W.F.YIP1, L.GE1, P.P.CHIEH1, E.S.S.CHUA1, R.M.H.HO2, E.Y.CHUA3, S.THAM4, I.Y.O.LEONG5, A.H.Y.HO2, W.S.TAN1
National Healthcare Group Corporate Office1, Nanyang Technological University2, Yishun Community Hospital3, Woodlands Health4, Tan Tock Seng Hospital5
Resilience is a dynamic process of positive adaptation to adversity. There is limited understanding on the role healthcare (HCP) and social care professionals (SCP) play in influencing an individual’s resilience when dealing with a health adversity. We seek to examine the perceptions of health resilience, and how HCP and SCP view their role as part of this process.
Professionals, whose work addresses an individual’s wellbeing, were invited. Four focus group discussions (19 HCP and SCP) were included in this preliminary analysis. The interview guide covered three topics: 1) how their patients/clients dealt with health-related adversities; 2) factors associated with an individual’s capability to deal with health adversity; and 3) role of health and social care sector. Transcripts were analysed thematically using an inductive-deductive approach.
Emerged themes included 1) intrapersonal factors, 2) interpersonal factors, 3) health, social and financial systems. Findings suggested that these themes were interconnected. Unique to our multicultural community is our finding that language could be barrier to effective help-seeking from HCPs and SCPs. SCPs perceived themselves to be conduits, connecting individuals to healthcare or social services; and supporting the formation of connections between individual clients. HCPs played the role of motivators, offering emotional support, influencing the perception of hope and acting as a bridge between family members.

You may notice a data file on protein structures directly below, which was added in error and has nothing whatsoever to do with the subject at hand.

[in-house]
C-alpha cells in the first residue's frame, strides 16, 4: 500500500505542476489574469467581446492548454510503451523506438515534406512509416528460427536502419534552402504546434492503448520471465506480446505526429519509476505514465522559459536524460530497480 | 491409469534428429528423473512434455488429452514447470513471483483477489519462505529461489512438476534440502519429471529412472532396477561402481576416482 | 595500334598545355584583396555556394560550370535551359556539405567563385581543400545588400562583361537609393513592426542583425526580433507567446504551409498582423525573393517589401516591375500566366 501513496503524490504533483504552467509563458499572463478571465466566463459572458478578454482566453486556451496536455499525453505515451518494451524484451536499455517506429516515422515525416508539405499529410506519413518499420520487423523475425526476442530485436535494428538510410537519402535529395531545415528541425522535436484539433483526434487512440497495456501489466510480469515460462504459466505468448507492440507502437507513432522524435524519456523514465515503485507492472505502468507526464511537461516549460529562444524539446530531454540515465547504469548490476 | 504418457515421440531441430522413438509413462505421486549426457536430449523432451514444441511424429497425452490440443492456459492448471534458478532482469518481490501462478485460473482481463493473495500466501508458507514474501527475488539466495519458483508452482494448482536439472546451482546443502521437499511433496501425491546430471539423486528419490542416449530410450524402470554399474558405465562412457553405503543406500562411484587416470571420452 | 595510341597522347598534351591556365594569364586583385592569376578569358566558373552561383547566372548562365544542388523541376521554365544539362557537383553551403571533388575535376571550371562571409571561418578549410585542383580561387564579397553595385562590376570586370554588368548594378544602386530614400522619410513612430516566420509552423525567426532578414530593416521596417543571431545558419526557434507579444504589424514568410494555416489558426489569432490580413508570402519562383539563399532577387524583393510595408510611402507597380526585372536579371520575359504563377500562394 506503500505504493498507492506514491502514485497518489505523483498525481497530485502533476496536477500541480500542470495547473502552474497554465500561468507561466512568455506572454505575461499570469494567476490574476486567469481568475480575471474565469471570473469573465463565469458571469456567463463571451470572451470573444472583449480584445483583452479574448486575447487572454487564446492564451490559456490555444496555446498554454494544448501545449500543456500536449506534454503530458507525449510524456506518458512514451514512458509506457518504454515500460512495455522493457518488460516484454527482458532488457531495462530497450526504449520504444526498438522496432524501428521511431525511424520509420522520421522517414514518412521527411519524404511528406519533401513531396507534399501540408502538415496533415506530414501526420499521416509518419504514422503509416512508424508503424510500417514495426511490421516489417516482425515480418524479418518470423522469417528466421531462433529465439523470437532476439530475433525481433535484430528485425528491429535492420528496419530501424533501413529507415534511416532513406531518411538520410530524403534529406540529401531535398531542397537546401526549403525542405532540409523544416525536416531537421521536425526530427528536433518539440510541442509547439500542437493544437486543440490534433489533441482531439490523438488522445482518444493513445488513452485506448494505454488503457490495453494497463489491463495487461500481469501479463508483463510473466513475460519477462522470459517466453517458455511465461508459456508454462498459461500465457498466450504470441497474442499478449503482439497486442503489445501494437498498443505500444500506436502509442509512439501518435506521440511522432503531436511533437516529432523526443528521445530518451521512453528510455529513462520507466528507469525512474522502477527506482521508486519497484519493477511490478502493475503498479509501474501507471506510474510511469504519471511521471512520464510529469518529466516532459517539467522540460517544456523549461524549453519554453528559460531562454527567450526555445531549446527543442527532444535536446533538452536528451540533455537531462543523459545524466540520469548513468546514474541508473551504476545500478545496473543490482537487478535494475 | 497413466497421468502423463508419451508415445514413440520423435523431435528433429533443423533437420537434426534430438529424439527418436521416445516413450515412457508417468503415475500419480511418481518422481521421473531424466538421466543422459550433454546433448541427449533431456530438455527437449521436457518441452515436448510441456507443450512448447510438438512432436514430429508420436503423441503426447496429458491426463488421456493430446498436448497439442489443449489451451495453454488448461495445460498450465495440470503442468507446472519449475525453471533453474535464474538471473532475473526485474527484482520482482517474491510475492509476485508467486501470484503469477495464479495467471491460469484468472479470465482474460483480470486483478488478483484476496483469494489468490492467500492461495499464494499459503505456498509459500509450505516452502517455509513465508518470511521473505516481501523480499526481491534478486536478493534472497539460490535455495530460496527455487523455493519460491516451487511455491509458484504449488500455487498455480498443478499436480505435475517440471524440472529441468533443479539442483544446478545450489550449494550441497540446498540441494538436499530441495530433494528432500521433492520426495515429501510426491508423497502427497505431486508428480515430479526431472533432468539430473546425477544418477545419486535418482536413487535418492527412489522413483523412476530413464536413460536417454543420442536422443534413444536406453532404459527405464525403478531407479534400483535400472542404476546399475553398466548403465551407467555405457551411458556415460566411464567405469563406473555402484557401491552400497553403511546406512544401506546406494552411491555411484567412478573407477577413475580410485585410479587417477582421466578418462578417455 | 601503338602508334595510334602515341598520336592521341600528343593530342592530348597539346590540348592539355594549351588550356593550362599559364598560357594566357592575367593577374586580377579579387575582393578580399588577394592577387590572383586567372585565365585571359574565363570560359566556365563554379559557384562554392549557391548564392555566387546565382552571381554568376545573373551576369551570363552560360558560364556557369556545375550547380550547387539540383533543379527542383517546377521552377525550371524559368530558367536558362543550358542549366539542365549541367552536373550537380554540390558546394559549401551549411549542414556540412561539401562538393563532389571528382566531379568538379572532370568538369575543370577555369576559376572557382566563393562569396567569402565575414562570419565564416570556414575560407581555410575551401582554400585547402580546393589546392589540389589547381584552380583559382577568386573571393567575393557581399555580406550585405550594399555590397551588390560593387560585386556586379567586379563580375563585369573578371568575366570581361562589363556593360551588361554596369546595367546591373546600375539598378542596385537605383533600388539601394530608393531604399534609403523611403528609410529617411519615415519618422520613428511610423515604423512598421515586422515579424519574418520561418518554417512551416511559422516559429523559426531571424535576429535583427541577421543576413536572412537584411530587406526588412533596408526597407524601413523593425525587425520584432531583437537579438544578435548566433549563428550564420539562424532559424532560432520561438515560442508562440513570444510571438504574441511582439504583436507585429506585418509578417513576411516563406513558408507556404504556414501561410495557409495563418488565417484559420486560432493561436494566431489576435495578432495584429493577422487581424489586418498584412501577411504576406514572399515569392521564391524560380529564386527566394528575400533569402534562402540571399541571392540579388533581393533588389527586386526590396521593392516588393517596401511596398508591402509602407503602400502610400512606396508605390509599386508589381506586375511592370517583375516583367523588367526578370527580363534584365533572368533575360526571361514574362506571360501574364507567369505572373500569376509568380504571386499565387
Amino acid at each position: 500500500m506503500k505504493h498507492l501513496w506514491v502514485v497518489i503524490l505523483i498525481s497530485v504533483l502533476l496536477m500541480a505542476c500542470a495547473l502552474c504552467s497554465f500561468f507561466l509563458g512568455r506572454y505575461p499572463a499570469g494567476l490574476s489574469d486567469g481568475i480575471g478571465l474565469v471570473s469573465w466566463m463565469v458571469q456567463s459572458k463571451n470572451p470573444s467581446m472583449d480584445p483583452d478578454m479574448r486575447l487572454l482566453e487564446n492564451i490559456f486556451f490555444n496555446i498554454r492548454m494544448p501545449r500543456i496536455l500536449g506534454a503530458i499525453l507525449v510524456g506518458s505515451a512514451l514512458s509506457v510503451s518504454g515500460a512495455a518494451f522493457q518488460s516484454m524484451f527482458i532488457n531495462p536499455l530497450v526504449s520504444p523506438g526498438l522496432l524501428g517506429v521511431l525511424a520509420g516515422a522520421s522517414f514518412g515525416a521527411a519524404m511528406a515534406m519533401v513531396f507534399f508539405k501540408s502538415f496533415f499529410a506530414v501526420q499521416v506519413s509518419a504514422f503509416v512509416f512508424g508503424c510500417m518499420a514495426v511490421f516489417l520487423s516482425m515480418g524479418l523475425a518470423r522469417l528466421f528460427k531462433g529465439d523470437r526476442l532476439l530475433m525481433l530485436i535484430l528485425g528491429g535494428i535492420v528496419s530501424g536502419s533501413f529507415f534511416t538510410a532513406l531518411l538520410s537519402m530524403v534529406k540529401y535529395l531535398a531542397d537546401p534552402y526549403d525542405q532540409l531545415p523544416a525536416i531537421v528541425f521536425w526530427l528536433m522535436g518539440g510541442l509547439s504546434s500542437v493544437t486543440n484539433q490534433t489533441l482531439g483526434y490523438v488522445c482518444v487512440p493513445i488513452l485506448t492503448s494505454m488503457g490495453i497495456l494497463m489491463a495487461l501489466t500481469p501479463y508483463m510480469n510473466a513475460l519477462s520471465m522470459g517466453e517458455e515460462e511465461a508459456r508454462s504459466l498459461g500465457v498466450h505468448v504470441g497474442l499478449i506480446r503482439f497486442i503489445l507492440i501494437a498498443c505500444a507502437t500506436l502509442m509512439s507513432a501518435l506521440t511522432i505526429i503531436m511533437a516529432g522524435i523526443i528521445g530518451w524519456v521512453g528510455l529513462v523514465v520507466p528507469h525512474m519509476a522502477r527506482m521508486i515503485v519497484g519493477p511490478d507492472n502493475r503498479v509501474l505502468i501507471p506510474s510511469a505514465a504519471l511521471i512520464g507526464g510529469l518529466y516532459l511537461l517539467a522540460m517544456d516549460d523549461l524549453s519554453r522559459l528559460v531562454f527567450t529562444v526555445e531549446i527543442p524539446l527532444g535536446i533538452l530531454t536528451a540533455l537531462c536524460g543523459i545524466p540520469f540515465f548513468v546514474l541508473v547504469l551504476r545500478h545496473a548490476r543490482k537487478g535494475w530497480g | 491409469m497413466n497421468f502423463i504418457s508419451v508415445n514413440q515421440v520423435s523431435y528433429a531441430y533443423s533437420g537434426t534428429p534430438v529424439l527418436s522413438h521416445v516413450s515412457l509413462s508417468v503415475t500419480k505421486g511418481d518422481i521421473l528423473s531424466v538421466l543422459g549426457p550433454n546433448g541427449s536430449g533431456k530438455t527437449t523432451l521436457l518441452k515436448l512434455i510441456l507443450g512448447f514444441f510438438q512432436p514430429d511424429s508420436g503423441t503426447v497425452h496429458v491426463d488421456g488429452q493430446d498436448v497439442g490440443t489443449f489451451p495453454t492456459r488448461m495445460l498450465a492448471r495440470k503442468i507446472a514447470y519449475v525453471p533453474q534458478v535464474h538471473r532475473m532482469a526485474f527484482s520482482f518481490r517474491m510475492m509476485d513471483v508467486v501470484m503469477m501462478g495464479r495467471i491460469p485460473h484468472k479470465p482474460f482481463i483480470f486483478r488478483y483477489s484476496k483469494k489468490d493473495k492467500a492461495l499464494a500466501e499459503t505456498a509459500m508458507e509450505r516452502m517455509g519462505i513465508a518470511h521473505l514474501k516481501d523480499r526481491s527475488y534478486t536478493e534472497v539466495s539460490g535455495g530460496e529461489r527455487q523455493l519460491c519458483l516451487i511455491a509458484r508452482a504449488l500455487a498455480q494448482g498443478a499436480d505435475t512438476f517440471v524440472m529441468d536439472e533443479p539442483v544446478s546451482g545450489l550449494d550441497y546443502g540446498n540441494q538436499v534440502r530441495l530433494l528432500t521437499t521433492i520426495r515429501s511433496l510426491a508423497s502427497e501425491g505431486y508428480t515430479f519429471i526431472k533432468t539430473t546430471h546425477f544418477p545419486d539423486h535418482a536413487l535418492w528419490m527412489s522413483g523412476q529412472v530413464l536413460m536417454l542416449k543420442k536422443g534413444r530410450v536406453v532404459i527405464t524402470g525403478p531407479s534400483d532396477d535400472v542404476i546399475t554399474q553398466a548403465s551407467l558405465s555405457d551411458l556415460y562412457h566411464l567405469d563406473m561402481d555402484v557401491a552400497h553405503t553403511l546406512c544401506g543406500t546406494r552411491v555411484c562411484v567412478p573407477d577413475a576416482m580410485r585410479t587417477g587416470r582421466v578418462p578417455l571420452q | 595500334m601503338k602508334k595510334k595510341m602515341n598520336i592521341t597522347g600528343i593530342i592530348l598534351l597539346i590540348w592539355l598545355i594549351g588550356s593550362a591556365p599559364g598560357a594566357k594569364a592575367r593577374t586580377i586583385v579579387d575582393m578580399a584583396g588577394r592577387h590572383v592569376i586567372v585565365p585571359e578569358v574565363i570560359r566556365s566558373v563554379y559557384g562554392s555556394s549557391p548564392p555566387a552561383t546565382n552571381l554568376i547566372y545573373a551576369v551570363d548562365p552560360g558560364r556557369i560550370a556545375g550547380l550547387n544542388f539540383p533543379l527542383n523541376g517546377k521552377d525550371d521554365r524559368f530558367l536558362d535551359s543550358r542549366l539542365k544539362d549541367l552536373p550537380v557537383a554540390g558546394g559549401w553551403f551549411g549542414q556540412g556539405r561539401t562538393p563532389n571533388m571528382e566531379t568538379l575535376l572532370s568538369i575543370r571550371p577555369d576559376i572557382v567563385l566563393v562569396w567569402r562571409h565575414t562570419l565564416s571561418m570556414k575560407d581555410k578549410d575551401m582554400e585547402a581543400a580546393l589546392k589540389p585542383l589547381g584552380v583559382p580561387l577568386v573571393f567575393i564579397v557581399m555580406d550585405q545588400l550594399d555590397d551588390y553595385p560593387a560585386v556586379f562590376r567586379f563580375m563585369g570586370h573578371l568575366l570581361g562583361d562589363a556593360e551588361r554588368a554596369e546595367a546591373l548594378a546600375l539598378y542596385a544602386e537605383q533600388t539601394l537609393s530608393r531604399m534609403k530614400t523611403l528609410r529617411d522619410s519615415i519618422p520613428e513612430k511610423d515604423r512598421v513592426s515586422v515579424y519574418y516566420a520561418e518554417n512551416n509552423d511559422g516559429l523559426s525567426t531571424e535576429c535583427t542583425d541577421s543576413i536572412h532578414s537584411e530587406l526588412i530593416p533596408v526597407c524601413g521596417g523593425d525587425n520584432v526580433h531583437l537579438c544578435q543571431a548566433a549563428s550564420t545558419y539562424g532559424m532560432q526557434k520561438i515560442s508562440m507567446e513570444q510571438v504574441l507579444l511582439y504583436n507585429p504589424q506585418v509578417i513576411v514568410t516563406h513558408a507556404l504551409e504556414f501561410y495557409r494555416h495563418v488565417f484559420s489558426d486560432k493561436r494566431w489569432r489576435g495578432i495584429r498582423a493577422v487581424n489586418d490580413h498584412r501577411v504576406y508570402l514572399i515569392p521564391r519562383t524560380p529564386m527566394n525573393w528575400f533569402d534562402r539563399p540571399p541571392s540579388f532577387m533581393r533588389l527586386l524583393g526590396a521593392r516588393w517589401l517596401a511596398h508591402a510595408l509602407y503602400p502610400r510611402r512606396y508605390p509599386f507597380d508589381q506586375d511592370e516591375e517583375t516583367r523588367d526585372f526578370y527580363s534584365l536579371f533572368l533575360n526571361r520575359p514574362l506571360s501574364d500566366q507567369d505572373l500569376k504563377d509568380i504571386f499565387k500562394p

Findings highlighted that resilience as perceived from the perspective of HCPs and SCPs is multi-dimensional, and these professionals themselves performed a complex role supporting individuals during times of adversities.